From an advance review copy for which I thank the publisher.
I'm predisposed to favor books of this nature whether fiction or, in this case, non-fiction, so it's hard for me to rate one badly and I feel bad about doing so, but I can't in good conscience rate this one favorably for a variety of reasons, and they're all to do with how the book is presented, not with what the book's aims are.
The blurb on Net Galley did advise me that the book was aimed at 10+, but it felt like it was middle-grade or early young adult through and through with nothing for grown-ups. I had to wonder how this would get into the hands of those youngsters if it has to get past parents first, and they're offered no incentive to buy it. It also felt like it was preaching to the choir, and I'm unconvinced of the utility of, or demand for, such a book. I hope it works, I really do, but I remain unconvinced.
This is clearly designed as a print book and it's evident that zero thought has been given to the ebook version, assuming there ever is one. Unfortunately, the ebook version is all I get to review, and I have to wonder at the wisdom of a publisher who puts out a review copy in ebook form for a book that seems designed solely for the reader to write in their own ideas or, as is frequently the case here, their own answers to questions. I'd expected to get answers, not to have them demanded of me! Why expect me to have the answers when I'm reading the book for the very purpose of getting those answers?!
And yes, the blurb did advise that this is an interactive workbook "packed full of activities such as self-reflective questions, journal prompts and role plays," but I thought this was aimed at education, and I'm not convinced that it will work in that regard since all we seem to be learning here is our own feelings and behaviors for better or for worse, and not what those behaviors really ought to be and how they can be modified.
The blurb did also say "If you care about making your home, school and community a safer and more accepting place for people of all genders, then this book is for you!" I do care very much about that, but I can't help but wonder where in it lies the information and education that will help a person achieve that goal if all we're doing as a reader is filling in our own opinions and feelings in the blanks and getting little in the way of feedback and advice.
On a technical note, the formatting of this review ebook was really poor. The content page was 'tappable' and by that I mean you could touch a chapter heading for a specific chapter and it would take you there, but it offered no means to return to the content page from that chapter if you accidentally tapped the wrong one. The problem is that it's so very easy to tap the wrong one given how jumbled together the chapter headings were, and how hard they are to read, being split over more than one line, with one chapter heading tacking onto the end of the previous one on the same line. Some of it was a jumble, with part of the chapter title not tappable, the rest of it tappable, some of it colored gray, some blue, some red. In short, it was an unappealing mess.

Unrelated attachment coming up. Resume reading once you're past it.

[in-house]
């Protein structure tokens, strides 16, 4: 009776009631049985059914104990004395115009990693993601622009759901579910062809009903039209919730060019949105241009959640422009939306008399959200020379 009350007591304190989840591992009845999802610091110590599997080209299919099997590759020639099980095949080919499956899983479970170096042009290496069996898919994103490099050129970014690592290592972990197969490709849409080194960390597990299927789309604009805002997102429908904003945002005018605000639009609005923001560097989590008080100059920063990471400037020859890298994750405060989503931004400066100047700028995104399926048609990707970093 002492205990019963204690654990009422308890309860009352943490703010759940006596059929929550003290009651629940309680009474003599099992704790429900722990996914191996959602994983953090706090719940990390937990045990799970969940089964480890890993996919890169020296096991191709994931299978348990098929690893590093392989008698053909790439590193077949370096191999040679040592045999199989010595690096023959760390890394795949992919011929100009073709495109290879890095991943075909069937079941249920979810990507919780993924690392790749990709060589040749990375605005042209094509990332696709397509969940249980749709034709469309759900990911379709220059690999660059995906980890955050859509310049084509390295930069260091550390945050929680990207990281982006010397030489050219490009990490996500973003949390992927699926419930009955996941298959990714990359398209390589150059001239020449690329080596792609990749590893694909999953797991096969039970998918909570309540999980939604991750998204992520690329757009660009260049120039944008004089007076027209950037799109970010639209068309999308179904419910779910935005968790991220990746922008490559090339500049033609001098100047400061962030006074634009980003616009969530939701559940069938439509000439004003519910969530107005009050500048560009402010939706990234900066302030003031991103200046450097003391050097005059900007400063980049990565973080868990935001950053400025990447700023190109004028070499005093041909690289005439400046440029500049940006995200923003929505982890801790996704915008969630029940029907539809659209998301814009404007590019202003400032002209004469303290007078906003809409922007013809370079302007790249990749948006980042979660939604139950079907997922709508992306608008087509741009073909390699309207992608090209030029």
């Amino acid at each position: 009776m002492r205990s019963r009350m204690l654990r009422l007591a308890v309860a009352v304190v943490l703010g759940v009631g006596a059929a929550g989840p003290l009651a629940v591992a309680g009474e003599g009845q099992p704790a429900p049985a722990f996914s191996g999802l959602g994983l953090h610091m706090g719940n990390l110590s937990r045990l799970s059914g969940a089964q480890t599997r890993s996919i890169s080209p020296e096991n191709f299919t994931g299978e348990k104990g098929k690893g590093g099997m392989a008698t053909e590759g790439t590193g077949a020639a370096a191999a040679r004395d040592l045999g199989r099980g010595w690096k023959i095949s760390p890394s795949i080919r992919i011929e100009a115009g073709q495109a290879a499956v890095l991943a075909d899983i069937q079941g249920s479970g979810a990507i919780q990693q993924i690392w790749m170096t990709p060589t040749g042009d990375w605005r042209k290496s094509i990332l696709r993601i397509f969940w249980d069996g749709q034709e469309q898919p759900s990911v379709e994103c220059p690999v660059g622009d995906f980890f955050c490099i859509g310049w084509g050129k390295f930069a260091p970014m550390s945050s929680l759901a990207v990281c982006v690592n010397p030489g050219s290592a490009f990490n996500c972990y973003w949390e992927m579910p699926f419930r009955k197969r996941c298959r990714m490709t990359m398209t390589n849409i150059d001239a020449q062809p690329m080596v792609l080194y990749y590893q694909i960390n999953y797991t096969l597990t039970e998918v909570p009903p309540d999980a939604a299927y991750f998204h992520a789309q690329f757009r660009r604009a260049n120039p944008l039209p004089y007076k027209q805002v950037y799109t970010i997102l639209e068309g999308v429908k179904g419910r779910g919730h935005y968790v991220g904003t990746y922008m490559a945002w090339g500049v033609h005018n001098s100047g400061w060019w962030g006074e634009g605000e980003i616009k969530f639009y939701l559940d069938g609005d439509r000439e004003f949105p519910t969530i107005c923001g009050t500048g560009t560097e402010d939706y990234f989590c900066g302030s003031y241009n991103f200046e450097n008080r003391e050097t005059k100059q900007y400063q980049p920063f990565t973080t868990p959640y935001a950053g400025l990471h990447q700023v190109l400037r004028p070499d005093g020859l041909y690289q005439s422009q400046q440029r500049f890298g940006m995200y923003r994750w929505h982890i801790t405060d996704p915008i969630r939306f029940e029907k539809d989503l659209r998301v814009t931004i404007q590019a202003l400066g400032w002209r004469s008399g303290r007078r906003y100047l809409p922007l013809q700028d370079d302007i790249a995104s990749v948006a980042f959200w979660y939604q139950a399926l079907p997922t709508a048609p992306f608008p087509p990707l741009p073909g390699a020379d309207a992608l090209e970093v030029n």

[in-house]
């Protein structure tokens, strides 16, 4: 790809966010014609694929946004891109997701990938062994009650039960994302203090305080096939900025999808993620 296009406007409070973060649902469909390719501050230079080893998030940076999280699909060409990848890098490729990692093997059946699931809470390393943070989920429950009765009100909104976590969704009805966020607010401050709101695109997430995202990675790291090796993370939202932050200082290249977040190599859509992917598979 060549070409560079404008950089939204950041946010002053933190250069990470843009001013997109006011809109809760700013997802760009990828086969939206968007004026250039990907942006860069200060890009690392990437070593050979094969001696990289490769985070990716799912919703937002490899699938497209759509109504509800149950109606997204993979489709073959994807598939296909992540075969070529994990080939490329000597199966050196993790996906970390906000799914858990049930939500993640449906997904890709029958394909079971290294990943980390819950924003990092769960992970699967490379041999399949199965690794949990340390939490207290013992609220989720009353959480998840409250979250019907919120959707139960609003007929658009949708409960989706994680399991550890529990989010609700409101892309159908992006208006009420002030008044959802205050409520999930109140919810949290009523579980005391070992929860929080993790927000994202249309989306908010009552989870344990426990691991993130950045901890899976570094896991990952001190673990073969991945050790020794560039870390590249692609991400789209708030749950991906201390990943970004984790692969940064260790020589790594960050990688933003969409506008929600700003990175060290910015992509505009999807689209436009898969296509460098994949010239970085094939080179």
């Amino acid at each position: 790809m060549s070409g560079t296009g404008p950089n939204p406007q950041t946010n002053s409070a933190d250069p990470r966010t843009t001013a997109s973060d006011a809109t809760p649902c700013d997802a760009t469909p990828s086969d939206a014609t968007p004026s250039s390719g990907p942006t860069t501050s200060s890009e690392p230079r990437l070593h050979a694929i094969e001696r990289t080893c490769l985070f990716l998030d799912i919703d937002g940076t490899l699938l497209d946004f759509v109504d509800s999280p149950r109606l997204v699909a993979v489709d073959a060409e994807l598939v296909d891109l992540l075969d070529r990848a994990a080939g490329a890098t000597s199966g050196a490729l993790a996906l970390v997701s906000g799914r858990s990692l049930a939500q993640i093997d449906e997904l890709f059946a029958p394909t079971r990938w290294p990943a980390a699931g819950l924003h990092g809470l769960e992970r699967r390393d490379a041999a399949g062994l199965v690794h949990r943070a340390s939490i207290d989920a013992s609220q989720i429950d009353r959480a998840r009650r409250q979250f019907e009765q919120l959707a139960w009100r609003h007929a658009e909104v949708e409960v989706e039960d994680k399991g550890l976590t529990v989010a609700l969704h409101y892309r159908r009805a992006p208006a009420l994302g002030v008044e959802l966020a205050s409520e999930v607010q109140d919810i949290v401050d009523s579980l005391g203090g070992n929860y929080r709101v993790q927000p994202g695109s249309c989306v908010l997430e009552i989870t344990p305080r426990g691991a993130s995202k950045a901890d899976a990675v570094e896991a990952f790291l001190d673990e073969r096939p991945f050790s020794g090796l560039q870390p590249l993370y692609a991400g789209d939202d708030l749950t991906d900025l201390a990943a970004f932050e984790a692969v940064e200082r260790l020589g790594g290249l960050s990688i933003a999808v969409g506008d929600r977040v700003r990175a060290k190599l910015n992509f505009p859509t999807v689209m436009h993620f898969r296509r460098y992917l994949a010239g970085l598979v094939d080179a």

I should note here that my first experience of this was on my phone, which is where I normally read books and typically do not have problems with them unless they're Kindles. This is where I experienced these problems, and it was because of them, that I downloaded this ARC into both Adobe Digital Editions (ADE) and Bluefire Reader (BFR), and I also looked at this on the iPad in the Crappy Kindle App (CKA) to get a wider perspective.
While the layout of the book was much better in both the ADE and the BFR, there were other issues, including the fact that the content list was no longer tappable. It wouldn't take you to the chapter by tapping on it, so what you gain on the carousel you lose on the swings, or whatever that phrase is; however, on the Kindle app, the problems remained pretty much exactly the same as they were on the phone, notwithstanding the greater screen real estate to play with. So once again Amazon's CKA is a major fail.
I blame this on Amazon's sucky Kindle conversion process which will mangle your book if it has the temerity to offer anything other than plain vanilla text up for sacrifice to the Great God Amazon, and that's what seems to have happened here. I've seen this kind of a disaster frequently in Kindle books, which is why I don't buy them anymore. This is one reason I refuse to do business with Amazon, but that said, it really is incumbent upon publishers and authors to check these things if they want to ensure their reader gets a good experience. Clearly this wasn't done in this case, and I am at a loss as to how we can give a decent review of a book that looks and functions (or fails to do so) in e-format, nothing like it's intended to look in print format. A PDF for this particular book would have been a much better choice.
With regard to the content of the book, I had issues with that, too! Part of it was, as I said, that it wasn't designed to be an ebook, so there were questions, each with an underscored space included to write in the answer, which clearly doesn't work in an ebook. The problem with the questions was that they were jumbled together too just like the content list was. I read ebooks on my phone in portrait format, and that didn't work, but even in landscape mode, there were still formatting issues, with bullet points failing to align, and so on.
For example, in the section titled "Puzzle of Important terms" about 9% of the way in, there was a crossword which is guaranteed to be a trashed after Kindle has done with it. I had no idea how this was supposed to be laid out (until I looked in ADE and BFR), but there was a list of numbers from one to ten, and these began with one and two on the same line, followed by three and four on the next line, then the rest of the numbers through ten each on an individual line after that; then came the crossword clues. There was no actual crossword grid at all. I assumed the numbers had been from a grid that Kindle predictably failed to reproduce on both the phone and the iPad, and I was right.
There were other formatting issues. For example, about 41% into the book, the non-words OKTA NOYB began to appear in the text randomly. At least they appeared that way to me on the phone. They were too mangled to make sense of there, so it wasn't until I looked in ADE and BFR that I realized they were acronyms which I'd never encountered before!